Protein is the second most abundant substance in our bodies after water. It constitutes three-fourths of the dry weight of most body cells. It is involved in the biochemical structure of genes, blood, tissue, muscle, collagen, skin, hair, and nails. It's also a major constituent of all the many hormones, enzymes, nutrient carriers, infection-fighting antibodies, neurotransmitters, and other chemical messengers in the body - just for starters. This continuous cell-building and regeneration necessary for life requires non-stop supplies of protein.
There are no universally accepted dietary requirements for protein. However, the World Health Organization recommends 0.3 to 0.4 grams per kilogram (2.2 pounds) of body weight per day, or about 30 to 40 grams for an average adult male weighing approximately 150 pounds. The protein consumed must be high-quality and contain all or most of the essential amino acids.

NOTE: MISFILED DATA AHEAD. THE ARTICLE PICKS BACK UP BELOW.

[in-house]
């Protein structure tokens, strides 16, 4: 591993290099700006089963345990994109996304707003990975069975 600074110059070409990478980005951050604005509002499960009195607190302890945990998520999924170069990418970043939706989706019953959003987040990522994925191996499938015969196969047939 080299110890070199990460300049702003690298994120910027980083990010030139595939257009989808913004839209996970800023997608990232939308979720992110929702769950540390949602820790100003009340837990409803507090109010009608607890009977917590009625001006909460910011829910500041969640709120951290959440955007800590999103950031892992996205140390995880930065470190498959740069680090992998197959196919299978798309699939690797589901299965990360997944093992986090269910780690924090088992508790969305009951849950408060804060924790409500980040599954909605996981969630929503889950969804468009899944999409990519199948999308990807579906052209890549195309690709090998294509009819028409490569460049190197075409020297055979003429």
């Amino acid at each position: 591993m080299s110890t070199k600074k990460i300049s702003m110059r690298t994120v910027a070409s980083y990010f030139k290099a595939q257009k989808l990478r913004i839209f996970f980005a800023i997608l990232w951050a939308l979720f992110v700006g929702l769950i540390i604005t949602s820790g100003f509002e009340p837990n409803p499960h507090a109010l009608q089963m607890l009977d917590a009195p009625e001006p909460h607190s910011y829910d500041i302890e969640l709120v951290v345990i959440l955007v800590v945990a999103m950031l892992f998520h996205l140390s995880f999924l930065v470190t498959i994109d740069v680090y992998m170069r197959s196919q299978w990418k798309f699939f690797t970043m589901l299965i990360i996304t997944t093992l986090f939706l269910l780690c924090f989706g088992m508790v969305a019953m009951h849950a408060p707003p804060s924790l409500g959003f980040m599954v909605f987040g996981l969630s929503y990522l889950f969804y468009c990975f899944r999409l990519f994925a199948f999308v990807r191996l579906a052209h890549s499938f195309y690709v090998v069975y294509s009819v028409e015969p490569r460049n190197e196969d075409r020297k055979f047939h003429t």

Poor digestion, infection, stress, drug use, age, etc. are factors that influence the availability of them. As long as the body has a reliable source of dietary proteins containing the essential amino acids, it can adequately meet most of its needs for new protein production. But the removal of even one essential amino acid from the diet leads rather rapidly to a lower level of protein synthesis in the body, which sooner or later, will lead to some type of physical disorder.
Eric R. Braverman, M.D.
Dr. Braverman is a Summa Cum Laude and Phi Beta Kappa graduate of Brandeis University and NYU Medical School, did brain research at Harvard Medical School, and trained at an affiliate of Yale Medical School. He is acknowledged worldwide as an expert in brain-based diagnosis and treatment, and he lectures to and trains doctors in anti-aging medicine.